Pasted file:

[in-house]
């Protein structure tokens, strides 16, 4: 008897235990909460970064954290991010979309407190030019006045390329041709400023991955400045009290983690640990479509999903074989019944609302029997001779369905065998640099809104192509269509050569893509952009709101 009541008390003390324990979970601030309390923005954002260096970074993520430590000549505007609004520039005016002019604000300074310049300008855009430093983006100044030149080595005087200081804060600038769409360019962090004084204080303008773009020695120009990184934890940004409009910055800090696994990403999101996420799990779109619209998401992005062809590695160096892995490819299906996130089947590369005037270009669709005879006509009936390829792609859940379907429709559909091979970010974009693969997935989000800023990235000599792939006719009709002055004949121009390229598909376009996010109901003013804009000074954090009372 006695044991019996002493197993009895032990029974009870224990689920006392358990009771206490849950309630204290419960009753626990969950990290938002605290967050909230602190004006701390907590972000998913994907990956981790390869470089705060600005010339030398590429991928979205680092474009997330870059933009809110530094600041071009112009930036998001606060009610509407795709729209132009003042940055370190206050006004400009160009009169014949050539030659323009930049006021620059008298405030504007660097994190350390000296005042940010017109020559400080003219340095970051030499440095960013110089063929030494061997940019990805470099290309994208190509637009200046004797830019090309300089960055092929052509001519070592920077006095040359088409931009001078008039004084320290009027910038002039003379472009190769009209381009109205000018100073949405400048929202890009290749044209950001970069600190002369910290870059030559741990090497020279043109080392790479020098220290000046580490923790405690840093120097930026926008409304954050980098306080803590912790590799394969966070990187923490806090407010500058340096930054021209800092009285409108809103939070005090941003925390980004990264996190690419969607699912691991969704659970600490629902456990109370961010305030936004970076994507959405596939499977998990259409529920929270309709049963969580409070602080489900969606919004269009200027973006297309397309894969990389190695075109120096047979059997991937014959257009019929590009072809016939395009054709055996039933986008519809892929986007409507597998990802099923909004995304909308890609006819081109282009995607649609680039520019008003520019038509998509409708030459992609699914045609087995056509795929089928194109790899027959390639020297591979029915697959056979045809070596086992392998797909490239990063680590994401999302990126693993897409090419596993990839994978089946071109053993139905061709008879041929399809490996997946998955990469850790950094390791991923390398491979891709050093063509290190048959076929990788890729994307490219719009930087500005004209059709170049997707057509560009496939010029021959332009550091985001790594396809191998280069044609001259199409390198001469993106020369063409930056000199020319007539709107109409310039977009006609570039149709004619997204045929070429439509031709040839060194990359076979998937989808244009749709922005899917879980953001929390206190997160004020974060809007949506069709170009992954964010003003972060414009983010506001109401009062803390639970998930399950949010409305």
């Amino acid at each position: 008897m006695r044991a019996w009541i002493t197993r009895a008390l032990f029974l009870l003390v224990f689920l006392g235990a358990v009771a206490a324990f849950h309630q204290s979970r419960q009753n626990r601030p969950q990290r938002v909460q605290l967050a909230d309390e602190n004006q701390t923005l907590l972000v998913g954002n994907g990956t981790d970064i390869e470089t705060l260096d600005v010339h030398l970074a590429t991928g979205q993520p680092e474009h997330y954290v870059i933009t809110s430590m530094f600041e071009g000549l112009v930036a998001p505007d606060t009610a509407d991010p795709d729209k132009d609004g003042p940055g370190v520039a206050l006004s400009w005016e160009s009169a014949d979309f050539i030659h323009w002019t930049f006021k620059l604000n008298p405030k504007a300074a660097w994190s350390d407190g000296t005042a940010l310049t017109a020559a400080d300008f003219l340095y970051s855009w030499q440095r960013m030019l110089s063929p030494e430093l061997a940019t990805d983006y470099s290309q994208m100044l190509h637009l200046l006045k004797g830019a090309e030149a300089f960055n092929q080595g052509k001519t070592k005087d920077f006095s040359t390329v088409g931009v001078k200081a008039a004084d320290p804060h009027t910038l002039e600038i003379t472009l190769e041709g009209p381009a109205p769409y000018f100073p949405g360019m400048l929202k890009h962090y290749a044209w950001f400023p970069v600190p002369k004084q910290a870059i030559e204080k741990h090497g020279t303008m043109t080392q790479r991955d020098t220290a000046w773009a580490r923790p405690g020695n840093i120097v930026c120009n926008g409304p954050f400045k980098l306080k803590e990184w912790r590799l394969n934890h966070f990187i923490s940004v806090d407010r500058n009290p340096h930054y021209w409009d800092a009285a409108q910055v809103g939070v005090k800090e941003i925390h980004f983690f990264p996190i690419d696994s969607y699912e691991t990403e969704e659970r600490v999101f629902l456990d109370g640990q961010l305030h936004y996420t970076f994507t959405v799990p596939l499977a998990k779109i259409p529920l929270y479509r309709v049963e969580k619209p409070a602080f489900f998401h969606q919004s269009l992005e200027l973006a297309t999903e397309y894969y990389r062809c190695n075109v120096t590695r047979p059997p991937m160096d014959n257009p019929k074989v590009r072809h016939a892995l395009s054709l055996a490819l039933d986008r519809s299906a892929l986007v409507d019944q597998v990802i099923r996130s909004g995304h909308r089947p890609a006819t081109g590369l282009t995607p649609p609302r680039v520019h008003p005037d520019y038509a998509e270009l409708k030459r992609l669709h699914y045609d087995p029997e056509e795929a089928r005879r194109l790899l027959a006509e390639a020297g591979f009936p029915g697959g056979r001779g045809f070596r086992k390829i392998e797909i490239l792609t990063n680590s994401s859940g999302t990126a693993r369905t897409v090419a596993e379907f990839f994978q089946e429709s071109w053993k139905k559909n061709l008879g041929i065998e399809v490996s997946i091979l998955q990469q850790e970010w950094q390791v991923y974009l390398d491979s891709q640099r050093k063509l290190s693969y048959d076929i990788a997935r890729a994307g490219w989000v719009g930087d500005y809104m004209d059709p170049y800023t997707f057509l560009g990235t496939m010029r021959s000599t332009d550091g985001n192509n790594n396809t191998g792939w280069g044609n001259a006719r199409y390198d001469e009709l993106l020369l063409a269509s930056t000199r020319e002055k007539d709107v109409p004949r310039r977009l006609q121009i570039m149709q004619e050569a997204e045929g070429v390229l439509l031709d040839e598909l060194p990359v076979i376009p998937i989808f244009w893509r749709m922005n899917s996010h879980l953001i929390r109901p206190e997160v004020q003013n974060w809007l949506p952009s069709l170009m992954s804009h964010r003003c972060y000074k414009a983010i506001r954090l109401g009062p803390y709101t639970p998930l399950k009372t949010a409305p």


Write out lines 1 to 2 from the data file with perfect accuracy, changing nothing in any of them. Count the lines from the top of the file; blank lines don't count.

[in-house]
């Protein structure tokens, strides 16, 4: 008897235990909460970064954290991010979309407190030019006045390329041709400023991955400045009290983690640990479509999903074989019944609302029997001779369905065998640099809104192509269509050569893509952009709101 009541008390003390324990979970601030309390923005954002260096970074993520430590000549505007609004520039005016002019604000300074310049300008855009430093983006100044030149080595005087200081804060600038769409360019962090004084204080303008773009020695120009990184934890940004409009910055800090696994990403999101996420799990779109619209998401992005062809590695160096892995490819299906996130089947590369005037270009669709005879006509009936390829792609859940379907429709559909091979970010974009693969997935989000800023990235000599792939006719009709002055004949121009390229598909376009996010109901003013804009000074954090009372 006695044991019996002493197993009895032990029974009870224990689920006392358990009771206490849950309630204290419960009753626990969950990290938002605290967050909230602190004006701390907590972000998913994907990956981790390869470089705060600005010339030398590429991928979205680092474009997330870059933009809110530094600041071009112009930036998001606060009610509407795709729209132009003042940055370190206050006004400009160009009169014949050539030659323009930049006021620059008298405030504007660097994190350390000296005042940010017109020559400080003219340095970051030499440095960013110089063929030494061997940019990805470099290309994208190509637009200046004797830019090309300089960055092929052509001519070592920077006095040359088409931009001078008039004084320290009027910038002039003379472009190769009209381009109205000018100073949405400048929202890009290749044209950001970069600190002369910290870059030559741990090497020279043109080392790479020098220290000046580490923790405690840093120097930026926008409304954050980098306080803590912790590799394969966070990187923490806090407010500058340096930054021209800092009285409108809103939070005090941003925390980004990264996190690419969607699912691991969704659970600490629902456990109370961010305030936004970076994507959405596939499977998990259409529920929270309709049963969580409070602080489900969606919004269009200027973006297309397309894969990389190695075109120096047979059997991937014959257009019929590009072809016939395009054709055996039933986008519809892929986007409507597998990802099923909004995304909308890609006819081109282009995607649609680039520019008003520019038509998509409708030459992609699914045609087995056509795929089928194109790899027959390639020297591979029915697959056979045809070596086992392998797909490239990063680590994401999302990126693993897409090419596993990839994978089946071109053993139905061709008879041929399809490996997946998955990469850790950094390791991923390398491979891709050093063509290190048959076929990788890729994307490219719009930087500005004209059709170049997707057509560009496939010029021959332009550091985001790594396809191998280069044609001259199409390198001469993106020369063409930056000199020319007539709107109409310039977009006609570039149709004619997204045929070429439509031709040839060194990359076979998937989808244009749709922005899917879980953001929390206190997160004020974060809007949506069709170009992954964010003003972060414009983010506001109401009062803390639970998930399950949010409305």